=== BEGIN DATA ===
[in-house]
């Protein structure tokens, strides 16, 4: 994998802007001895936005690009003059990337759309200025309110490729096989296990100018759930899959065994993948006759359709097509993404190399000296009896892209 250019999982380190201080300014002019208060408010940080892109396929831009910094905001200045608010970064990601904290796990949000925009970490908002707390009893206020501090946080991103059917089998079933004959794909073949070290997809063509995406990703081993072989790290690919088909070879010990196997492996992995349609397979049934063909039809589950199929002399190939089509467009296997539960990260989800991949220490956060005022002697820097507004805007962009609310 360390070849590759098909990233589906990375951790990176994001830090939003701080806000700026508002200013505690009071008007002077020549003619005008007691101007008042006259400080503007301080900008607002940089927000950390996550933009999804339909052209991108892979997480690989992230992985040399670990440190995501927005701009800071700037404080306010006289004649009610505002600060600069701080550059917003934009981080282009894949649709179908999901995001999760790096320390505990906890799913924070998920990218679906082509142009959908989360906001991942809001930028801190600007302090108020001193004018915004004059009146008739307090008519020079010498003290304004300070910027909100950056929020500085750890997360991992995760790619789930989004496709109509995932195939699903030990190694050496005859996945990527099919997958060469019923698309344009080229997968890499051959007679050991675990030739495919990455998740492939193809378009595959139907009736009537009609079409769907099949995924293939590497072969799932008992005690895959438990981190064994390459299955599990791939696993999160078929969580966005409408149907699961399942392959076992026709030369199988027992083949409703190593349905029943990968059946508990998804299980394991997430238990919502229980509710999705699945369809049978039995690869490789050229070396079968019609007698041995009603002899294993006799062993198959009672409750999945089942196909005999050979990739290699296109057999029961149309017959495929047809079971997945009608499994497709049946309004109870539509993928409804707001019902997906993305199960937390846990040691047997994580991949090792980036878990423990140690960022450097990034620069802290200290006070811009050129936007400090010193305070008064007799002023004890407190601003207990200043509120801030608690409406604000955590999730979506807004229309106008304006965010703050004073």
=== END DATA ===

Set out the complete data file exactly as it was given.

[in-house]
């Protein structure tokens, strides 16, 4: 994998802007001895936005690009003059990337759309200025309110490729096989296990100018759930899959065994993948006759359709097509993404190399000296009896892209 250019999982380190201080300014002019208060408010940080892109396929831009910094905001200045608010970064990601904290796990949000925009970490908002707390009893206020501090946080991103059917089998079933004959794909073949070290997809063509995406990703081993072989790290690919088909070879010990196997492996992995349609397979049934063909039809589950199929002399190939089509467009296997539960990260989800991949220490956060005022002697820097507004805007962009609310 360390070849590759098909990233589906990375951790990176994001830090939003701080806000700026508002200013505690009071008007002077020549003619005008007691101007008042006259400080503007301080900008607002940089927000950390996550933009999804339909052209991108892979997480690989992230992985040399670990440190995501927005701009800071700037404080306010006289004649009610505002600060600069701080550059917003934009981080282009894949649709179908999901995001999760790096320390505990906890799913924070998920990218679906082509142009959908989360906001991942809001930028801190600007302090108020001193004018915004004059009146008739307090008519020079010498003290304004300070910027909100950056929020500085750890997360991992995760790619789930989004496709109509995932195939699903030990190694050496005859996945990527099919997958060469019923698309344009080229997968890499051959007679050991675990030739495919990455998740492939193809378009595959139907009736009537009609079409769907099949995924293939590497072969799932008992005690895959438990981190064994390459299955599990791939696993999160078929969580966005409408149907699961399942392959076992026709030369199988027992083949409703190593349905029943990968059946508990998804299980394991997430238990919502229980509710999705699945369809049978039995690869490789050229070396079968019609007698041995009603002899294993006799062993198959009672409750999945089942196909005999050979990739290699296109057999029961149309017959495929047809079971997945009608499994497709049946309004109870539509993928409804707001019902997906993305199960937390846990040691047997994580991949090792980036878990423990140690960022450097990034620069802290200290006070811009050129936007400090010193305070008064007799002023004890407190601003207990200043509120801030608690409406604000955590999730979506807004229309106008304006965010703050004073």